Race Affects Older Americans' Likelihood of Getting Flu Shot
DURHAM, N.C. – As America battles the first wave of influenza this season, a new Duke University Medical Center study reveals a major gap in vaccination rates between older African-Americans and whites of the same age. The researchers also found that while vaccination rates in older Americans are on the rise, the elderly as a whole are still under-vaccinated.
To remedy the under-vaccination of such groups, the researchers recommend clinical interventions and public health campaigns that are culturally appropriate and will encourage vaccination against influenza.
"The elderly are at most risk from influenza, and it is a serious public health concern," said Truls Ostbye, M.D., lead author of the study that appears in the online journal BioMed Central Public Health. " Healthy People 2010 -- which identifies our nation's most significant health concerns and designs action plans to address these concerns -- has set the goal that ninety percent of our elderly be vaccinated against influenza annually. Our data show that we have significant work to do to reach this objective." Ostbye is a professor in the department of community and family medicine at Duke.
Most alarming, Ostbye said, is the drastically lower rates of vaccination in the African-American community.
"We see a ten percent to twenty percent point gap in vaccination rates between blacks and whites. Even when we adjust for socioeconomic, health and health care variables, this difference still persists," said Ostbye. "More research is needed to understand the cultural issues that may be a barrier to vaccination in this population."
The Duke researchers examined data from the Health and Retirement Study (HRS) and its companion study, The Asset and Health Dynamics Among the Oldest Old (AHEAD), both of which have been collecting data from 1993 to determine how retirement impacts the health and wealth of American men and women. The studies were funded by the National Institute on Aging. In the HRS study, 12,652 participants aged 50 to 61 in 1992 have been interviewed about their health behaviors, disease and disability, and medical care usage. The AHEAD study, which collected similar data, included 8,124 seniors aged 70 years or older.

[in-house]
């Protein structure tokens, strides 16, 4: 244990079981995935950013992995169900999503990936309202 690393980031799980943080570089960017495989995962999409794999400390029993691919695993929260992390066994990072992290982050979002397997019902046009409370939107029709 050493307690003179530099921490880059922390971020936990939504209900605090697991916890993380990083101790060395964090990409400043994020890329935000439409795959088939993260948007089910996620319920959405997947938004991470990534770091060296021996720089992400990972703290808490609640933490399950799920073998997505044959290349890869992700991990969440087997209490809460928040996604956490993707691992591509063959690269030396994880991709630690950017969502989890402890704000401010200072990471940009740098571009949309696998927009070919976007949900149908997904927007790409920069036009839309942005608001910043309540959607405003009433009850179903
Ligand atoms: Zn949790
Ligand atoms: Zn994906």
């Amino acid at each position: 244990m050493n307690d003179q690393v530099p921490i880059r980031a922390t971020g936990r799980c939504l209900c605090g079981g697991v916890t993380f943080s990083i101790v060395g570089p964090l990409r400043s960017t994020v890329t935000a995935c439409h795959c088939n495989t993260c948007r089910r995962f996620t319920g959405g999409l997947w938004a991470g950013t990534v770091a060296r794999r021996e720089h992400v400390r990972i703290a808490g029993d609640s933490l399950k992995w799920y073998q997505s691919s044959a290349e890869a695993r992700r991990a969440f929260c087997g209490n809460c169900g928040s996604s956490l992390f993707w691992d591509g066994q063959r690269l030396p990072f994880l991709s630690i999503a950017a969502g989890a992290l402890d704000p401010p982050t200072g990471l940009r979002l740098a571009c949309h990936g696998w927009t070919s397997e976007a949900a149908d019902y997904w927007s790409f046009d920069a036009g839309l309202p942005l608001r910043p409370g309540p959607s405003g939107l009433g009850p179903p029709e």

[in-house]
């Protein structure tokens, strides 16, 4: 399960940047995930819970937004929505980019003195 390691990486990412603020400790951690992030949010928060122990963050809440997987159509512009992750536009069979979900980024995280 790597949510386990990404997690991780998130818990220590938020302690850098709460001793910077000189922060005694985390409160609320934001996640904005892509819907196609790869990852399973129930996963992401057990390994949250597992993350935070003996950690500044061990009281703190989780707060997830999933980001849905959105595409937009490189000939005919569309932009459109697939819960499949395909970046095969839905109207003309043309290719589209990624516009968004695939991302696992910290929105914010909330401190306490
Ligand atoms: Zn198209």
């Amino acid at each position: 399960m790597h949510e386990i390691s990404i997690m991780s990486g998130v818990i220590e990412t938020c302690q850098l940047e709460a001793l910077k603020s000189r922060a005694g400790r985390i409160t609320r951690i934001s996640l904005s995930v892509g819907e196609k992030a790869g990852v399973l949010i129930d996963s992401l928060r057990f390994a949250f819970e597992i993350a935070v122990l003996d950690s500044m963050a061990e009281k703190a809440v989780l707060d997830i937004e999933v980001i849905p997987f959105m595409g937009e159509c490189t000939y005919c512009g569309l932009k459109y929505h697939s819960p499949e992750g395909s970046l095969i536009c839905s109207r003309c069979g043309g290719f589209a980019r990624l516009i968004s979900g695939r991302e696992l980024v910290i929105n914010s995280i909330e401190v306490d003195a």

In 1995-1996 and in 2000, the HRS and AHEAD studies asked participants if they had received a flu shot within the previous two years. Duke researchers used these two data sets to examine vaccination rates.
The data showed a steady increase in vaccination across all ages, genders and races. The largest increase in vaccination occurred in the 50 to 65 year old bracket, and then plateaued after age 70. In 2000, approximately 75 percent of women over the age of 70 reported that they had received a flu vaccination within the last two years; men were slightly higher at approximately 80 percent.
"The good news here is that more people are getting vaccinated," said Ostbye. "We suspect that a greater acceptance by patients and providers of the vaccine along with increased delivery and administration of the vaccine are at the heart of increase. Economic factors do not seem to play a major role in who gets vaccinated and who does not. For example, racial disparities are larger in our study among persons over age 65, virtually all of whom are covered by Medicare."
When examined by race, the data from 2000 show white women and men close to target with the national average; however, only 60 percent of African-American women and 68 percent of African-American men had received the flu vaccine.
Gary Greenberg, M.D., co-author on the paper and a member of Duke's department of community and family medicine, said that while the Duke study was not designed to isolate reasons for the racial disparities in influenza immunization, general trends in health care may shed light on potential barriers.
"Racial disparities in the receipt of health care services are a common concern in the United States," said Greenberg. "A historical distrust of the health care system may be the basis of some of the problem. Previous studies have shown that in a low-income, urban population, there is a concern about undisclosed vaccine consequences or risks. This fear is a barrier for acceptance of influenza immunization among both blacks and whites."
Greenberg said that the natural reluctance about vaccination might be best combatted with well-promoted personal statements by respected members of the underserved group who endorse and accept vaccination.
The researchers suggest that in order to meet the 90 percent vaccination goal set by Healthy People 2010, culturally appropriate messages about vaccination are needed for underserved communities. Also, additional resources are needed to help coordinate efforts between public health programs and clinical prevention in managed and primary care.
The study was funded by a National Institute on Aging grant, "Perception of Risk and Behavior in the Elderly." Co-authors on the paper include Donald H. Taylor Jr., Ph.D., Duke University Medical Center and Center for Health Policy, Law and Management at the Terry Sanford Institute of Public Policy, Duke University; Lynn Van Scoyoc, Center for Health Policy, Law and Management at the Terry Sanford Institute of Public Policy, Duke University; and Ann Marie M. Lee of Duke University Medical Center.